The Ruins of Google: My Favorite Painting (thought)
T’was the day after Christmas, with two in the house, celebration postponed us, with the click of a mouse.
The Ruins of Google: My Favorite Painting
On December 26th, 2013 my mother showed me a painting that my step-dad intended as a Christmas present for his close friend.
What I saw was a visual brilliance, a worldwide icon held in the depths of spongy colors. Ironically, you almost had to search for what it was you were seeing. She then proceeded to say something, “When I look at it, I see the ruins of Google, like that would be on a billboard. Everything comes to an end, like ancient Roman ruins.”
I looked at it, and I thought, and looked, and thought, and later when I wasn’t looking at it, I thought about it. The fall of Athens and it’s early philosophies of the democratic forum. I imagined the powerful structures, the legions, the loyalties of society and of the wars that befell them, destroyed them. A battered Colossus. Burned libraries. Feudal ages of knights, peasants and kings… Times when communication was limited to the word of mouth and individual messengers. Eventually: diligent monks, spending lifetimes writing and rewriting books. Soon an artistic enlightenment coupled the invention of a communication tool whose profound influence parallels that of the transistor. The printing press.
Suddenly ideas could spread via text, via paper, mass produced. Publishing was costly, in comparison to today’s standards, but repeatable. A better method of farming could be spread across the land, scholarly ideas of health and longevity thrived, better printing presses were created, industrial revolution spread, modularity succeeded–Modularity of weapon components, of war machines, life taking, as well as life giving, ideas spread.
Two great wars killed multiple millions held steadfast to what they believed in, what their leaders promoted, and what propaganda asserted.
In 1950, the development of an electronic switch became rampant. Understanding the scope and potential of a such a device was far beyond the imagination of those who patented it. It led to logic based electronics, calculators, computers, and shortly thereafter: the internet.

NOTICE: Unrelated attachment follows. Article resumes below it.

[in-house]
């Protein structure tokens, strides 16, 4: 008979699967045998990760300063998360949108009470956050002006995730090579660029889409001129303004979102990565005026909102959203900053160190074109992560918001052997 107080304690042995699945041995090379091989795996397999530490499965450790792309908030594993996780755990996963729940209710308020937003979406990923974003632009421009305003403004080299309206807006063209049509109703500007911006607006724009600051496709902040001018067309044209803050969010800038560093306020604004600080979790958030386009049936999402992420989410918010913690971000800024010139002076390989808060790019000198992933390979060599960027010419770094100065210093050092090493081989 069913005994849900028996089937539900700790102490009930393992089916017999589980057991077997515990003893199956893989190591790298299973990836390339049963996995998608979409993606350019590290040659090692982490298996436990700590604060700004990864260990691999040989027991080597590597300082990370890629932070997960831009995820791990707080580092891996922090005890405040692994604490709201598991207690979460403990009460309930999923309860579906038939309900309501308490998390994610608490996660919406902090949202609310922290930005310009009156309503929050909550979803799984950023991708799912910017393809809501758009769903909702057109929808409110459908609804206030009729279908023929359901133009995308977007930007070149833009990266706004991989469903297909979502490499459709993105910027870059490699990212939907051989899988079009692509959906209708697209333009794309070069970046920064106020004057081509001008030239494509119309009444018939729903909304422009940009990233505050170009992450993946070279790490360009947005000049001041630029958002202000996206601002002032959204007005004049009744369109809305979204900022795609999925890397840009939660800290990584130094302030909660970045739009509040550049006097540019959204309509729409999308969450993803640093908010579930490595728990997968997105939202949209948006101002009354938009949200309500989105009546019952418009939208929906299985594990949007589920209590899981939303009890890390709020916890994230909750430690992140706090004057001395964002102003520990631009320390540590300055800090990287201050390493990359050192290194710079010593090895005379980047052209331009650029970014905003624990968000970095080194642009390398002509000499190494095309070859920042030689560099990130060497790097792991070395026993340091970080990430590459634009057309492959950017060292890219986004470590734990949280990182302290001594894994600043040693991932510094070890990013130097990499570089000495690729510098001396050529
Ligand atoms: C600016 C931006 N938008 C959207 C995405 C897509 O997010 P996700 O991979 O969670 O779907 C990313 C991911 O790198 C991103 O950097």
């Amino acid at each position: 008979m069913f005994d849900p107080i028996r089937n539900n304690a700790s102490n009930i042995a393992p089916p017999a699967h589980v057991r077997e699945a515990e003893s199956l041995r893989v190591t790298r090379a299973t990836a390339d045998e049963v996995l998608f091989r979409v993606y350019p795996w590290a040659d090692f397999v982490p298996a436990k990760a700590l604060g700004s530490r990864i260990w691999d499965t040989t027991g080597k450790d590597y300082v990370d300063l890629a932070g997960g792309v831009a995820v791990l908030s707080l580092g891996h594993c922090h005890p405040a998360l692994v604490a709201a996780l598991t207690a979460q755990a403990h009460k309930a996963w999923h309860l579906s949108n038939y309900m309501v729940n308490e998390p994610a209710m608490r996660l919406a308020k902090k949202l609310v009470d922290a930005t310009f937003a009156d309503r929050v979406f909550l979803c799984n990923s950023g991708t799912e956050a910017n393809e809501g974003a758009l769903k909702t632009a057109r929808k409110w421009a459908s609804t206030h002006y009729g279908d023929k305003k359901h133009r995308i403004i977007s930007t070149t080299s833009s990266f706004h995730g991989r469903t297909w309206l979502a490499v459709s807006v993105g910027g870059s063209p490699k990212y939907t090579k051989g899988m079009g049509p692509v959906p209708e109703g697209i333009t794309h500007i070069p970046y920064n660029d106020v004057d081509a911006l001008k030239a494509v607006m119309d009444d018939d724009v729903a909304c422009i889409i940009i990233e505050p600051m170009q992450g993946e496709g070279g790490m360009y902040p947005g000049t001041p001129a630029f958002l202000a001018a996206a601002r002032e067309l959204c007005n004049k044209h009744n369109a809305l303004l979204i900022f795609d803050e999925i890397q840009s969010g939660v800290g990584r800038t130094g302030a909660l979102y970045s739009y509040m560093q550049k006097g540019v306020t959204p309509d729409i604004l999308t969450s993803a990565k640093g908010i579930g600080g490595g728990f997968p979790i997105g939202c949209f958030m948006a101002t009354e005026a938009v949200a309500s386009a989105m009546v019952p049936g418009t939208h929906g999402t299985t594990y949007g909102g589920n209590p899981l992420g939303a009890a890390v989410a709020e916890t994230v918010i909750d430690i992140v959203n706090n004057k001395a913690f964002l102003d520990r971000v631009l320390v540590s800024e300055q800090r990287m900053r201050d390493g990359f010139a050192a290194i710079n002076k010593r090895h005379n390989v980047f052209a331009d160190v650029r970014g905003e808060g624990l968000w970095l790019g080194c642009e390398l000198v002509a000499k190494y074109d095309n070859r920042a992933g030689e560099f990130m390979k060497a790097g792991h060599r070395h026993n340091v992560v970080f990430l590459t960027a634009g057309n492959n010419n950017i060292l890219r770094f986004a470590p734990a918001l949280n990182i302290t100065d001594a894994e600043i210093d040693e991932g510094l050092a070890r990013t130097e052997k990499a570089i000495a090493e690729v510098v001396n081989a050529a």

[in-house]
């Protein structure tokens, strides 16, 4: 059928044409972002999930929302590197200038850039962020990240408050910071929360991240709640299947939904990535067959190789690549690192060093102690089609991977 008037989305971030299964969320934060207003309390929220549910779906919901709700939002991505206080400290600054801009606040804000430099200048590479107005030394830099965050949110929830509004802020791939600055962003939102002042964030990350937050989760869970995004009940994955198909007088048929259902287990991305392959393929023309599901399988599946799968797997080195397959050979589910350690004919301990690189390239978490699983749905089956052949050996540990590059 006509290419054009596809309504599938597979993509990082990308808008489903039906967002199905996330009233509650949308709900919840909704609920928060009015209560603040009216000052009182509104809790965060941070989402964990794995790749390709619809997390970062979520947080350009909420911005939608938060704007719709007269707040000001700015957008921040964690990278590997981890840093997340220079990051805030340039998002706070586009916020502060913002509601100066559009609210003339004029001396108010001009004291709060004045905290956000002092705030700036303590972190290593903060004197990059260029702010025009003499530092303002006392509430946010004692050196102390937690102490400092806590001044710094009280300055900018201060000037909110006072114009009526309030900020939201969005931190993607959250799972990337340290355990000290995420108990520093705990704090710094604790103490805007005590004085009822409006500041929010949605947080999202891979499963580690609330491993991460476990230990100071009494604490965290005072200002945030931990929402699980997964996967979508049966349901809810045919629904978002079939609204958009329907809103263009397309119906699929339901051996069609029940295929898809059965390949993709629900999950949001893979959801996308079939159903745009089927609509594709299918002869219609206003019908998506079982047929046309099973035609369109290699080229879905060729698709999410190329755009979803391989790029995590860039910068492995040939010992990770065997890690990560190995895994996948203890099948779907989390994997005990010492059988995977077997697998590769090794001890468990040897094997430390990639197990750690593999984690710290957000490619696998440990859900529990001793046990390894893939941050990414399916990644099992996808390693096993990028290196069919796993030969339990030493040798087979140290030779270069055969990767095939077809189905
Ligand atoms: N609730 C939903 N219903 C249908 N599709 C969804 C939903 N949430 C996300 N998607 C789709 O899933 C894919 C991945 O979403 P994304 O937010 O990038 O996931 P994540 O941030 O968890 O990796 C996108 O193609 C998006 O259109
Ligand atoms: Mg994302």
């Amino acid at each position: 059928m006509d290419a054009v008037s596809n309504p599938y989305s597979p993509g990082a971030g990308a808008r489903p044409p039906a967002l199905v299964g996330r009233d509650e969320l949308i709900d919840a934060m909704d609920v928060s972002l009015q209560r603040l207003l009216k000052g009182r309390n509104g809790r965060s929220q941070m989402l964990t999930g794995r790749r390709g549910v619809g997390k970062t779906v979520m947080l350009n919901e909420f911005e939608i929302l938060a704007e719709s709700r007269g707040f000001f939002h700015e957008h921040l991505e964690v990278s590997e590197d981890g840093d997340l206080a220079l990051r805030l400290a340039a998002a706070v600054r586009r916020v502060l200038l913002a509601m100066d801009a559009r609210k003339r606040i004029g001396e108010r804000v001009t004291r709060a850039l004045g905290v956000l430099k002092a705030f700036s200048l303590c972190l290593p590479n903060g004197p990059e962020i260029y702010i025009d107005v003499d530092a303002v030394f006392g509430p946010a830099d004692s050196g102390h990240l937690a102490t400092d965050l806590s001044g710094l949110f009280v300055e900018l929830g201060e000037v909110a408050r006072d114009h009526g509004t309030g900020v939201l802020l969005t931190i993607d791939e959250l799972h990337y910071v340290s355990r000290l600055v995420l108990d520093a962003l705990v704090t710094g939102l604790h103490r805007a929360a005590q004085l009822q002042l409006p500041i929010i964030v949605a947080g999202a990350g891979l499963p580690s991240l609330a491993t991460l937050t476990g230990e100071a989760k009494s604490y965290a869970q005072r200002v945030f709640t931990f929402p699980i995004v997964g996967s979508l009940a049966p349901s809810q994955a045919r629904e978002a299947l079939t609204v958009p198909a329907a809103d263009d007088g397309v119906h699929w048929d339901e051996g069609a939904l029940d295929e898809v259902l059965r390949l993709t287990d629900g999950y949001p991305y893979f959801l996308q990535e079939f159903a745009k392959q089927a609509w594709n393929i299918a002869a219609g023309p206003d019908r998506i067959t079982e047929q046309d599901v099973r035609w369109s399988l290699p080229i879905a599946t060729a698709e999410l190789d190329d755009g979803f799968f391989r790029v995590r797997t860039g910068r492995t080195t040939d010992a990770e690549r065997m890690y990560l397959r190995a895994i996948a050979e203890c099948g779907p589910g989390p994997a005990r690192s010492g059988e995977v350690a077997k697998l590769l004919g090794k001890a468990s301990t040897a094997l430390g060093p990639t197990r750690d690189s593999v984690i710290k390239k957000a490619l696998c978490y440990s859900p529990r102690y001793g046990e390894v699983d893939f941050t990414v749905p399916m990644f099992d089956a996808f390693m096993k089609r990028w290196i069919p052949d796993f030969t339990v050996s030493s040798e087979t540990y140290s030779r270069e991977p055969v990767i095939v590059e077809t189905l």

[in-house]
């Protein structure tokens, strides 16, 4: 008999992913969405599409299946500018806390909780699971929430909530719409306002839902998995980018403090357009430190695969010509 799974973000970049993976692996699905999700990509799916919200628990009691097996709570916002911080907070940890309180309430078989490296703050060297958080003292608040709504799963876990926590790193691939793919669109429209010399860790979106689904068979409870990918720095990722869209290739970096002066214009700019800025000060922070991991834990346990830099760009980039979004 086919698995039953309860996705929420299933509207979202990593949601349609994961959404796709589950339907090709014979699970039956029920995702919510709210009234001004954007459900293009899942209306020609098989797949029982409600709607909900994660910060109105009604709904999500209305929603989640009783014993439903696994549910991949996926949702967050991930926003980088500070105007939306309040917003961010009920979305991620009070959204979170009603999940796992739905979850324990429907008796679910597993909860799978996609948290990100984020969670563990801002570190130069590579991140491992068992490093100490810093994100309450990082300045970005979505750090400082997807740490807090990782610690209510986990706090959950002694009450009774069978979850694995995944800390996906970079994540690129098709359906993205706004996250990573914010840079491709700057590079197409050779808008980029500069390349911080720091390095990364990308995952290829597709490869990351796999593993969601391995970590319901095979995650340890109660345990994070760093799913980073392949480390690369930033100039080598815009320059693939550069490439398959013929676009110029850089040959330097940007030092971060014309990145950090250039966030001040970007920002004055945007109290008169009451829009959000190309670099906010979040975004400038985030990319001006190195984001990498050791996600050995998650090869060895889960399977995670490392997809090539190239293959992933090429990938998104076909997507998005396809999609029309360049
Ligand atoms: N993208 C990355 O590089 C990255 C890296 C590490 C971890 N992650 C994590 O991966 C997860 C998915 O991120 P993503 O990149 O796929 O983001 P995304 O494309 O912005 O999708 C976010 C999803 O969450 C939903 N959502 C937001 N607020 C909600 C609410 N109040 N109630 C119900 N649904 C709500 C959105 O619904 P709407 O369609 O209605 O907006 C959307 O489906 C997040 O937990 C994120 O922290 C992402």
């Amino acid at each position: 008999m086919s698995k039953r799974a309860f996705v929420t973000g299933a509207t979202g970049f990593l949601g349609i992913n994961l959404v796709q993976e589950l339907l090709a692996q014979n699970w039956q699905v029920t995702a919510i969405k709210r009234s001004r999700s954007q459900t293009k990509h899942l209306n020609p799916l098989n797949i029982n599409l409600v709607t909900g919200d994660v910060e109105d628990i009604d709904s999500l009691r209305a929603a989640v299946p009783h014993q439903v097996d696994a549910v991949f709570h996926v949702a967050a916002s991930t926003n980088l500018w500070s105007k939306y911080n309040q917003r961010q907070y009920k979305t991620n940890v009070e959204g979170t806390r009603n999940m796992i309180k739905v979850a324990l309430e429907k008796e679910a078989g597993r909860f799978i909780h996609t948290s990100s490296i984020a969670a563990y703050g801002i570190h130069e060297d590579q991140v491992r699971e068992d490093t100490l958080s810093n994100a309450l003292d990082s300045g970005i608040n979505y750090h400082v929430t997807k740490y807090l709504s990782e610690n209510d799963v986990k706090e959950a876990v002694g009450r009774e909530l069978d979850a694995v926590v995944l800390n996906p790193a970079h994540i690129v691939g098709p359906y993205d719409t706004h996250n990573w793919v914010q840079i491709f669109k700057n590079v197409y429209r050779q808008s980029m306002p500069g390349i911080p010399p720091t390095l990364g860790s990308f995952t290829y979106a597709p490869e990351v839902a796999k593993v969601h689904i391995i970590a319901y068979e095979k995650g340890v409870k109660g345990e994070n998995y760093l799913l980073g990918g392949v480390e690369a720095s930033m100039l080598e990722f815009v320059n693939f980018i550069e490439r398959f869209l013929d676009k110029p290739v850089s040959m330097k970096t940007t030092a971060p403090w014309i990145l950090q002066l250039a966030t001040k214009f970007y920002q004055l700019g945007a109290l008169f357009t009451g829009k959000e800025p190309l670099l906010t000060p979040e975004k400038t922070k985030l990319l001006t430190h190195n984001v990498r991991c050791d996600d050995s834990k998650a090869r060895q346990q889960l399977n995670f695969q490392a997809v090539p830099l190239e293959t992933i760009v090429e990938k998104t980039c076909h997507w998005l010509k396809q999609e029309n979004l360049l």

In a mere 50 years, people would be able to communicate via two-way video around the globe whereas 600 years prior, the printing press did not yet exist. Hard drives began to overflow with databased information. I was born the same year as Simple Network Management Protocol (SNMP). SNMP is a query method, a search language. Ten years later, two Stanford university students created a SNMP company whose name was the misspelling of a large number, 10 followed by 100 zeroes, 10^100, googol.
My step-dad talked to me about Google, asserting that they didn’t make anything, explaining to the 15 year-old-me that it didn’t give anything. I knew he was right, but he suggested their operation was doomed to soon fail. 10 years passed since then, and the company is more profitable than ever.
SNMP enables users to access knowledge for quick use. Rather than having a monarch dehumanize ‘my enemies’, I can much more readily decide my own opinions with cheap and easy communication. Perhaps individuals can be truly democratic in a digital forum, neither requiring figureheads nor crowding of physical forums like those once held in Athens.
So yes, Google is nothing more than an icon and a piece of common trash in humanity’s descent. I’m an optimist though.
The name: Google, defines a knowledge based geist unlike any other in recorded history. So perhaps the artist, my parents, and many of a previous generation view Google as another babylonian tower doomed to rust, fail, and fall. But, but, Google’s foundation is within the billions of users looking out for themselves. The fall of network communication that search engines, of databases, is akin to the destruction of human knowledge.
What an incredible painting.